Cuba 2018
Monday, April 23, 2018

Over spring break, 12 University of Iowa students traveled to Cuba to further their entrepreneurial and cultural studies by working with Cuban businesses and participating in local culture.

“This trip to Cuba was in the works for two years,” says Dimy Doresca, Director of the UI Institute for International Business. Although this was Dimy’s third trip to Cuba, this was the first faculty-led student trip. Doresca led the trip with James Dreier, University of Iowa drum set-latin based percussion specialist and educator.

Because this trip was the first of its kind, the 12 students were required to take a class to help them prepare for their venture to Cuba. They learned about Cuban culture, the places they would be visiting, and local businesses they were going to be working with.

Sean Conrad (Business Management, Spanish) says he couldn’t pass up the trip because of the opportunity to learn about Cuban culture and global business perspectives. “I thought this would be an excellent way to build my strengths as a business minded individual and Spanish speaker,” he says.

The first day in Cuba, the UI group spent their morning in Marianao, a part of Cuba that tourists don’t often see. Marianao is an Afro-Cuban community where many marginalized groups live.

Doresca says it was good for students to visit Marianao so they could realize how fortunate they are to have the resources they have in the U.S. “I think it was the most impactful part of the trip, very eye opening,” says Doresca. Music students who attended the trip made it their mission to put on a performance when they arrived back in the U.S. to raise funds to give back to the Marianao community.

The group spent most of their time in Havana where they stayed with host families. Once settled, the students got to work helping local businesses.

One business the students consulted was the Giganteria Theatre, a private enterprise and street performing group located in Plaza de Armas in Old Havana. The theatre was founded in 2000 and the members are self-taught artists and entrepreneurs. Theatre director Susana Gil Padrón explained to the students that the main issues the group faces are space and supplies. As far as brand awareness, the theatre group had not been aggressive in marketing tactics. By researching the theatre and understanding their artistic goals, the students were able to identify ways to increase the theatre’s revenue with effective low maintenance marketing strategies. In exchange for their help, the students were offered a chance to participate in a dance and music street performance with the theatre.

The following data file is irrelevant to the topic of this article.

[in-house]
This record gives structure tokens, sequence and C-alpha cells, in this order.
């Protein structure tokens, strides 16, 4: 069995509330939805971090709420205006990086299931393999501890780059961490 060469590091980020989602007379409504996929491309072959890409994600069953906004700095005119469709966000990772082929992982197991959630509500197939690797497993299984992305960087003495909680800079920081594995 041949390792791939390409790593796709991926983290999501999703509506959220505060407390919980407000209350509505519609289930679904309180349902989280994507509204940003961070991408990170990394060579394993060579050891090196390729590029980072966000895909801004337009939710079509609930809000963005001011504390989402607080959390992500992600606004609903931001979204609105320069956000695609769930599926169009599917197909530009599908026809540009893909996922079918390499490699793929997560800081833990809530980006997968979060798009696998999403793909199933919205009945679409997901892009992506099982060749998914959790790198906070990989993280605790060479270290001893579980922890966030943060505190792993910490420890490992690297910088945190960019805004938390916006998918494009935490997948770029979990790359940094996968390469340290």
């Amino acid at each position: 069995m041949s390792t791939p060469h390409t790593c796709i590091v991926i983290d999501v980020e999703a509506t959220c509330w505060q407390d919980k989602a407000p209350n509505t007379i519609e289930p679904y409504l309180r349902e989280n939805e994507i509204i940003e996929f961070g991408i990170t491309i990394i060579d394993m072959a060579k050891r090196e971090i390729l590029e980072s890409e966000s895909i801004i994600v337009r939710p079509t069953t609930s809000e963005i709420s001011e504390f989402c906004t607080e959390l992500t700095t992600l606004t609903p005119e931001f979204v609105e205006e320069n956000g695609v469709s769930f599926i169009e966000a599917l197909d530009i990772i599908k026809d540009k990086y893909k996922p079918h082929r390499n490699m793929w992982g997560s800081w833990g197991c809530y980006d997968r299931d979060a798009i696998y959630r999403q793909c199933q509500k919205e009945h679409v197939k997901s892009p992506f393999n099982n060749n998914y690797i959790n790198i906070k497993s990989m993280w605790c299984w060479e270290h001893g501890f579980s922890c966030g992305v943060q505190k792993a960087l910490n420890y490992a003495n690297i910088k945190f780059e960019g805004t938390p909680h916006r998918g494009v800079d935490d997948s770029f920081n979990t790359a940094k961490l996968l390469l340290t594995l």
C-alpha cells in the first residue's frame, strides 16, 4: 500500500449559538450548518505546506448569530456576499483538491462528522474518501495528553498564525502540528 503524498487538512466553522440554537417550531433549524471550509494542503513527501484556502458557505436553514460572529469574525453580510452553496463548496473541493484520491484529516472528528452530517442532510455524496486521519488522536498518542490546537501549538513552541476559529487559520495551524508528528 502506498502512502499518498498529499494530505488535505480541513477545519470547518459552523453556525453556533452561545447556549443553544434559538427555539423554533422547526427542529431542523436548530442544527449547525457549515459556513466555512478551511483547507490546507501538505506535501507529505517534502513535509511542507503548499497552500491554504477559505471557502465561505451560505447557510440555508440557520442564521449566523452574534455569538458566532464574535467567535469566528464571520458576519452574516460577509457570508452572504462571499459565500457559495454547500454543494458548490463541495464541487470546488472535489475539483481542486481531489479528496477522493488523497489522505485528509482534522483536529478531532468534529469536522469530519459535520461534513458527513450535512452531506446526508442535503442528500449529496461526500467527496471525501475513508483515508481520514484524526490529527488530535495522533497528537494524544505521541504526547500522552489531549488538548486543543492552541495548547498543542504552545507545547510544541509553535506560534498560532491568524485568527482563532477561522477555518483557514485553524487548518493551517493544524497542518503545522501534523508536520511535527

“Music is in the Cuban people. They dance, play and sing any time,” says Doresca. “Music is a part of every Cuban’s life.” The group often enjoyed the evening music ambience and embraced Cuban culture by studying the music and dancing.

The second business that students worked with was Cooperativa Vitria, a co-operative founded by Irena Martĺnez and Adriana de la Nuez that specializes in creating stained glass artwork. Cooperativa Vitria operates out of an abandoned convent, which makes sales difficult because they do not have an open and inviting storefront. Before visiting the co-operative, students researched the organization and performed SWOT (Strengths, Weaknesses, Opportunities, and Threats) and PEST (Political, Economic, Socio-cultural, and Technological) analyses to brainstorm ideas that could improve the co-operative’s business model. Ultimately, the students decided to focus their efforts on growing the cooperative’s online presence in order to gain more tourist traffic. Martinez and de la Nuez wanted to help the students learn about their business as much as they could, so they allowed each student to try their hand at cutting glass. As the students began to understand how the artists worked, they were curious to explore ways in which the co-operative could incorporate a do-it-yourself experience into their business.

“Overall the Cuban businesses were very willing to learn new ways of doing business, and receptive to learn what the students had to say,” says Doresca.

Conrad says that the most valuable part of the trip was how many different perspectives the UI group was exposed to. “Every day we had a chance to meet and learn from Cuban citizens in a number of different settings,” he says. “From local religious leaders to college professors, our exposure to life in Cuba was as diverse as it was informative.”

Yifan Zhu (Interdepartmental Studies, International Business) agrees. “I enjoyed the time without internet access. It was good to see something different than the world we live in”

“I think being in Cuba made them appreciate how fortunate they are here (in the U.S.),” says Doresca. “And it gave them an understanding of how entrepreneurship is handled in a developing country.”

When asked why studying entrepreneurship abroad was important, Conrad said it allowed him to be exposed to new ideas and experiences that he wouldn’t have otherwise had the chance to explore. “Understanding oneself from a global standpoint is important for a number of reasons,” he says. “I believe that global experiences allow you to better appreciate the ways that cultural diversity enriches all of our lives, and it changes many preconceived notions and biases we may hold.”

“Studying entrepreneurship in a foreign country is important because students get to share their knowledge, and have knowledge shared with them,” says Doresca. “They get to see how other cultures are doing business and compare it to how the U.S. does business. Studying entrepreneurship in developing countries is a valuable experience because students can see challenges both similar and different to challenges in the U.S. and think about ways to solve and learn from them.”

The next student trip to Cuba is scheduled for Spring 2020.